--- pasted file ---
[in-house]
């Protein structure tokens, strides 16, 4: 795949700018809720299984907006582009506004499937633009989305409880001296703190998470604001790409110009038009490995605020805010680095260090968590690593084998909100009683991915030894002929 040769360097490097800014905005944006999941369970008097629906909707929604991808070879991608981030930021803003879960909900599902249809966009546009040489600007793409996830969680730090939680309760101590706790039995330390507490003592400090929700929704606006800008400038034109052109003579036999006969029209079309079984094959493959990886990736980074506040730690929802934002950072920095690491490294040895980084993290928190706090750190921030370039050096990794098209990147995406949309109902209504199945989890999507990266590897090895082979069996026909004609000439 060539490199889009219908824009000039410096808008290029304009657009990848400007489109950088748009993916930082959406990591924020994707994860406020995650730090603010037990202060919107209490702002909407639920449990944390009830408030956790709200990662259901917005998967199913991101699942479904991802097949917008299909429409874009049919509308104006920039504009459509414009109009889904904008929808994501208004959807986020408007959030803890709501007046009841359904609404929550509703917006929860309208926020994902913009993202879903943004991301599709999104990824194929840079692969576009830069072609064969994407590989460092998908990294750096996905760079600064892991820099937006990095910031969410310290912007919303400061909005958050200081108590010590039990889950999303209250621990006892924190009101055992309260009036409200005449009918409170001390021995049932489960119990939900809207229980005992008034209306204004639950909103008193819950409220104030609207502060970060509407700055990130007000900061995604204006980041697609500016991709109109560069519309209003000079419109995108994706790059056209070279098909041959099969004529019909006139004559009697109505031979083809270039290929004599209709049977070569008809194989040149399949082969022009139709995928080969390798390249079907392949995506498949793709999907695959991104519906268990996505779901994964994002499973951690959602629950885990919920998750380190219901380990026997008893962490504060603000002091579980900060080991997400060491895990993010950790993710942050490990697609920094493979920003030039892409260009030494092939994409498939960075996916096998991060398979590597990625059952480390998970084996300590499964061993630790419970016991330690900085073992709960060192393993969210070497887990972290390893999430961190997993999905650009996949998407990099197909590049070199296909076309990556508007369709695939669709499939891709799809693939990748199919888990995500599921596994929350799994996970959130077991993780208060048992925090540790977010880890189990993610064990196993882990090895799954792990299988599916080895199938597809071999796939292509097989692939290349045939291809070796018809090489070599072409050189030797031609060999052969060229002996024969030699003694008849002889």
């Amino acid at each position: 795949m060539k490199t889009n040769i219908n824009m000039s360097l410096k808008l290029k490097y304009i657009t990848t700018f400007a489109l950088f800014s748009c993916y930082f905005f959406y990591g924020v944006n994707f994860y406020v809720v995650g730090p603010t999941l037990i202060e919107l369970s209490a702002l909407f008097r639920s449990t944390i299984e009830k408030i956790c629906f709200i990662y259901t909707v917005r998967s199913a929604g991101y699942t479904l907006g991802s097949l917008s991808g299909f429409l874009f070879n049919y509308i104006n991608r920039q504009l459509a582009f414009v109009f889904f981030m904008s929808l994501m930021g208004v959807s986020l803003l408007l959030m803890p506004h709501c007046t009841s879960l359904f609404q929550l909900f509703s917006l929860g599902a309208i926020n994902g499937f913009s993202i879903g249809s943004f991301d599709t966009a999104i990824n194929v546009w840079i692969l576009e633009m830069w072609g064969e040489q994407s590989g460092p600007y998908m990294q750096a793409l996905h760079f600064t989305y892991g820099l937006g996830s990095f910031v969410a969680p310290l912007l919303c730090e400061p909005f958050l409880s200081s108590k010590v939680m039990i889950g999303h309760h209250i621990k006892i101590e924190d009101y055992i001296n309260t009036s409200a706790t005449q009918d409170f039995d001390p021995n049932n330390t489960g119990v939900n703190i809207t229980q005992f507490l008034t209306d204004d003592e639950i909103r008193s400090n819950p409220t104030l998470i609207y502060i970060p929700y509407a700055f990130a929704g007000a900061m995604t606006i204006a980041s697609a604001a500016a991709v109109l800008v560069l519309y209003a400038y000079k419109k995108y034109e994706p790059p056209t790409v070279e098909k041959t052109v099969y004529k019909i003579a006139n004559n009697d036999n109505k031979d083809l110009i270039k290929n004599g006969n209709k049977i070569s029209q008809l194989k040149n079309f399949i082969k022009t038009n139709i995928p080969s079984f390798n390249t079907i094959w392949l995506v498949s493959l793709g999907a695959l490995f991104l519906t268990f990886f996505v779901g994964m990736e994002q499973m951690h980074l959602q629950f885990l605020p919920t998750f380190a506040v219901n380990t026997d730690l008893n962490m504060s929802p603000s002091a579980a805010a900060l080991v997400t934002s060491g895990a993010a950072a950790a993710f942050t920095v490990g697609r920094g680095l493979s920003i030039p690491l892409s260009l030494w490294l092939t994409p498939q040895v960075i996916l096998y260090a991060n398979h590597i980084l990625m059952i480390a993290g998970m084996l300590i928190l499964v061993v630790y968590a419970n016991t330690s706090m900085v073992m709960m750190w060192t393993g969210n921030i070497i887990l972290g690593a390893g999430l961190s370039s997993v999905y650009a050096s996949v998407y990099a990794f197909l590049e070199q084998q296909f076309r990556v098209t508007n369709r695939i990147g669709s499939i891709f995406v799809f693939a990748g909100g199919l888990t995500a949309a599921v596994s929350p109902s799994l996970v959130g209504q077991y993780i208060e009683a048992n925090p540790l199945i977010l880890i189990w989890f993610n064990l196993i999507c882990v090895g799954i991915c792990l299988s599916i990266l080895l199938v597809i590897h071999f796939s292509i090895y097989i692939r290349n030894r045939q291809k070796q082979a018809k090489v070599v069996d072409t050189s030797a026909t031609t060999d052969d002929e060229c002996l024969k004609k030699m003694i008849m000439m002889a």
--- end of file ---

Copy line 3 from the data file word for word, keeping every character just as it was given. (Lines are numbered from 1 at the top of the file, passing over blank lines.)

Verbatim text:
């Amino acid at each position: 795949m060539k490199t889009n040769i219908n824009m000039s360097l410096k808008l290029k490097y304009i657009t990848t700018f400007a489109l950088f800014s748009c993916y930082f905005f959406y990591g924020v944006n994707f994860y406020v809720v995650g730090p603010t999941l037990i202060e919107l369970s209490a702002l909407f008097r639920s449990t944390i299984e009830k408030i956790c629906f709200i990662y259901t909707v917005r998967s199913a929604g991101y699942t479904l907006g991802s097949l917008s991808g299909f429409l874009f070879n049919y509308i104006n991608r920039q504009l459509a582009f414009v109009f889904f981030m904008s929808l994501m930021g208004v959807s986020l803003l408007l959030m803890p506004h709501c007046t009841s879960l359904f609404q929550l909900f509703s917006l929860g599902a309208i926020n994902g499937f913009s993202i879903g249809s943004f991301d599709t966009a999104i990824n194929v546009w840079i692969l576009e633009m830069w072609g064969e040489q994407s590989g460092p600007y998908m990294q750096a793409l996905h760079f600064t989305y892991g820099l937006g996830s990095f910031v969410a969680p310290l912007l919303c730090e400061p909005f958050l409880s200081s108590k010590v939680m039990i889950g999303h309760h209250i621990k006892i101590e924190d009101y055992i001296n309260t009036s409200a706790t005449q009918d409170f039995d001390p021995n049932n330390t489960g119990v939900n703190i809207t229980q005992f507490l008034t209306d204004d003592e639950i909103r008193s400090n819950p409220t104030l998470i609207y502060i970060p929700y509407a700055f990130a929704g007000a900061m995604t606006i204006a980041s697609a604001a500016a991709v109109l800008v560069l519309y209003a400038y000079k419109k995108y034109e994706p790059p056209t790409v070279e098909k041959t052109v099969y004529k019909i003579a006139n004559n009697d036999n109505k031979d083809l110009i270039k290929n004599g006969n209709k049977i070569s029209q008809l194989k040149n079309f399949i082969k022009t038009n139709i995928p080969s079984f390798n390249t079907i094959w392949l995506v498949s493959l793709g999907a695959l490995f991104l519906t268990f990886f996505v779901g994964m990736e994002q499973m951690h980074l959602q629950f885990l605020p919920t998750f380190a506040v219901n380990t026997d730690l008893n962490m504060s929802p603000s002091a579980a805010a900060l080991v997400t934002s060491g895990a993010a950072a950790a993710f942050t920095v490990g697609r920094g680095l493979s920003i030039p690491l892409s260009l030494w490294l092939t994409p498939q040895v960075i996916l096998y260090a991060n398979h590597i980084l990625m059952i480390a993290g998970m084996l300590i928190l499964v061993v630790y968590a419970n016991t330690s706090m900085v073992m709960m750190w060192t393993g969210n921030i070497i887990l972290g690593a390893g999430l961190s370039s997993v999905y650009a050096s996949v998407y990099a990794f197909l590049e070199q084998q296909f076309r990556v098209t508007n369709r695939i990147g669709s499939i891709f995406v799809f693939a990748g909100g199919l888990t995500a949309a599921v596994s929350p109902s799994l996970v959130g209504q077991y993780i208060e009683a048992n925090p540790l199945i977010l880890i189990w989890f993610n064990l196993i999507c882990v090895g799954i991915c792990l299988s599916i990266l080895l199938v597809i590897h071999f796939s292509i090895y097989i692939r290349n030894r045939q291809k070796q082979a018809k090489v070599v069996d072409t050189s030797a026909t031609t060999d052969d002929e060229c002996l024969k004609k030699m003694i008849m000439m002889a």